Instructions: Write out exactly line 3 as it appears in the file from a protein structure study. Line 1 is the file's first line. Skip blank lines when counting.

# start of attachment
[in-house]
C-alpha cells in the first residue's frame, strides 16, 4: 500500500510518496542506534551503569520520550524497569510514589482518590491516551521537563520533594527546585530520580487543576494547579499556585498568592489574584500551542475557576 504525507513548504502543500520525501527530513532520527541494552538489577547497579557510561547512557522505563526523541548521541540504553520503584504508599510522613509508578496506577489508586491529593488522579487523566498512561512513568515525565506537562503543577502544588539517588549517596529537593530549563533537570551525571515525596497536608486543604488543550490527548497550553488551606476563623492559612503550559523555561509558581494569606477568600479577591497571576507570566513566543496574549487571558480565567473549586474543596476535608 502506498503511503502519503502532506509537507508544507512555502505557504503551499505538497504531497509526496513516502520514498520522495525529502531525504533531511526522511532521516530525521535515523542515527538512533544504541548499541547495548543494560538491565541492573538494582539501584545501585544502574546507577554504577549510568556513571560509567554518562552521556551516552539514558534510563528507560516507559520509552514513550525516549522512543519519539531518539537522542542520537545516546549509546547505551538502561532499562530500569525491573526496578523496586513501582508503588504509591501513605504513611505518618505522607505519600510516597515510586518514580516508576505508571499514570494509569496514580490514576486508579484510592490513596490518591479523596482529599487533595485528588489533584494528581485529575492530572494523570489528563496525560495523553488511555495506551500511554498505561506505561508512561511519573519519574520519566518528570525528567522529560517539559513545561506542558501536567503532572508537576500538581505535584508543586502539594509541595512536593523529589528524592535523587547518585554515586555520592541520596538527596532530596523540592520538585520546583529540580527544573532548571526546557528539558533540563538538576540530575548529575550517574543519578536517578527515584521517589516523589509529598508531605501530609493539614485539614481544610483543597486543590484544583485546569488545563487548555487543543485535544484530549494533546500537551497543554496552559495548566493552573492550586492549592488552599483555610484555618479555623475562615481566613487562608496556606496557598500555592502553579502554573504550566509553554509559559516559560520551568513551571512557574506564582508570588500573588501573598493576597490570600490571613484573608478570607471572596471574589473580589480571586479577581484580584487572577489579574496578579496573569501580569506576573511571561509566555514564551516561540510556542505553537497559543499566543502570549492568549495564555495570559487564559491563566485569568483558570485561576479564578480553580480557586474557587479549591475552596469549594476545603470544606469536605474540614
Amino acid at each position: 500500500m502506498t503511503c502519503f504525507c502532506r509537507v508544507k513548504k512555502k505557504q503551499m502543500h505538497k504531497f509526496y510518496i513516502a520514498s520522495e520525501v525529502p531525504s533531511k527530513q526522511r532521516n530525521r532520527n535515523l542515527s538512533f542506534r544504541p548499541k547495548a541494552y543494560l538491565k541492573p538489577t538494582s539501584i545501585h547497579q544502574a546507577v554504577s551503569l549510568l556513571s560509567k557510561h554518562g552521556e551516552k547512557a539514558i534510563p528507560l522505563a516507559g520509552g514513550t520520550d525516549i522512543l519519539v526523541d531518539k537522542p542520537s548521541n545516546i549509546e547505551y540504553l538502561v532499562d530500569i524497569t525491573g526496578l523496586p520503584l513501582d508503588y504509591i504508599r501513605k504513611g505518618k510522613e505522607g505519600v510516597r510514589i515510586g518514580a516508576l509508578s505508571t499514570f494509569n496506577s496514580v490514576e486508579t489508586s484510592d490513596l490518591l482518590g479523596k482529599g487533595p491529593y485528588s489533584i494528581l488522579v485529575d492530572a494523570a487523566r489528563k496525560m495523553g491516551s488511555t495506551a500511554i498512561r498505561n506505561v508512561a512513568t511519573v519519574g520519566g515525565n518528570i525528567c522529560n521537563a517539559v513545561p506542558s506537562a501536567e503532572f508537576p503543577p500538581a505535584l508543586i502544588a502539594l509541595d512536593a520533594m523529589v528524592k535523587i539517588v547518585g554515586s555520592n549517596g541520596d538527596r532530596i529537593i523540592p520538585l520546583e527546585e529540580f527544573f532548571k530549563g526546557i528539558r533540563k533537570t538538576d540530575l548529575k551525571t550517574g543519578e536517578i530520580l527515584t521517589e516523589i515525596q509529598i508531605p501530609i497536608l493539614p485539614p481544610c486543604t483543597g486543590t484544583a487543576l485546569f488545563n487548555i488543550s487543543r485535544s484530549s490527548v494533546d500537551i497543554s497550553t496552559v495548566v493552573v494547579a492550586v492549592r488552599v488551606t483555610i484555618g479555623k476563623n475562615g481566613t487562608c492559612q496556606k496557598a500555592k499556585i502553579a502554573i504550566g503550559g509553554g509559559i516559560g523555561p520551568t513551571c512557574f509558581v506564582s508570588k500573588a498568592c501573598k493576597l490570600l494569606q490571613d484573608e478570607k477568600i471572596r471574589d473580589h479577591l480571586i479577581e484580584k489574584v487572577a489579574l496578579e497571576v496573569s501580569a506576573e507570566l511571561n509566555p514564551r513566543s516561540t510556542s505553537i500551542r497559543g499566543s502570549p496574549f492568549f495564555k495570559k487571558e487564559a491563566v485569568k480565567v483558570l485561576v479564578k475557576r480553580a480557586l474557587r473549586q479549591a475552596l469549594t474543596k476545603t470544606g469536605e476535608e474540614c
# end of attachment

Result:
Amino acid at each position: 500500500m502506498t503511503c502519503f504525507c502532506r509537507v508544507k513548504k512555502k505557504q503551499m502543500h505538497k504531497f509526496y510518496i513516502a520514498s520522495e520525501v525529502p531525504s533531511k527530513q526522511r532521516n530525521r532520527n535515523l542515527s538512533f542506534r544504541p548499541k547495548a541494552y543494560l538491565k541492573p538489577t538494582s539501584i545501585h547497579q544502574a546507577v554504577s551503569l549510568l556513571s560509567k557510561h554518562g552521556e551516552k547512557a539514558i534510563p528507560l522505563a516507559g520509552g514513550t520520550d525516549i522512543l519519539v526523541d531518539k537522542p542520537s548521541n545516546i549509546e547505551y540504553l538502561v532499562d530500569i524497569t525491573g526496578l523496586p520503584l513501582d508503588y504509591i504508599r501513605k504513611g505518618k510522613e505522607g505519600v510516597r510514589i515510586g518514580a516508576l509508578s505508571t499514570f494509569n496506577s496514580v490514576e486508579t489508586s484510592d490513596l490518591l482518590g479523596k482529599g487533595p491529593y485528588s489533584i494528581l488522579v485529575d492530572a494523570a487523566r489528563k496525560m495523553g491516551s488511555t495506551a500511554i498512561r498505561n506505561v508512561a512513568t511519573v519519574g520519566g515525565n518528570i525528567c522529560n521537563a517539559v513545561p506542558s506537562a501536567e503532572f508537576p503543577p500538581a505535584l508543586i502544588a502539594l509541595d512536593a520533594m523529589v528524592k535523587i539517588v547518585g554515586s555520592n549517596g541520596d538527596r532530596i529537593i523540592p520538585l520546583e527546585e529540580f527544573f532548571k530549563g526546557i528539558r533540563k533537570t538538576d540530575l548529575k551525571t550517574g543519578e536517578i530520580l527515584t521517589e516523589i515525596q509529598i508531605p501530609i497536608l493539614p485539614p481544610c486543604t483543597g486543590t484544583a487543576l485546569f488545563n487548555i488543550s487543543r485535544s484530549s490527548v494533546d500537551i497543554s497550553t496552559v495548566v493552573v494547579a492550586v492549592r488552599v488551606t483555610i484555618g479555623k476563623n475562615g481566613t487562608c492559612q496556606k496557598a500555592k499556585i502553579a502554573i504550566g503550559g509553554g509559559i516559560g523555561p520551568t513551571c512557574f509558581v506564582s508570588k500573588a498568592c501573598k493576597l490570600l494569606q490571613d484573608e478570607k477568600i471572596r471574589d473580589h479577591l480571586i479577581e484580584k489574584v487572577a489579574l496578579e497571576v496573569s501580569a506576573e507570566l511571561n509566555p514564551r513566543s516561540t510556542s505553537i500551542r497559543g499566543s502570549p496574549f492568549f495564555k495570559k487571558e487564559a491563566v485569568k480565567v483558570l485561576v479564578k475557576r480553580a480557586l474557587r473549586q479549591a475552596l469549594t474543596k476545603t470544606g469536605e476535608e474540614c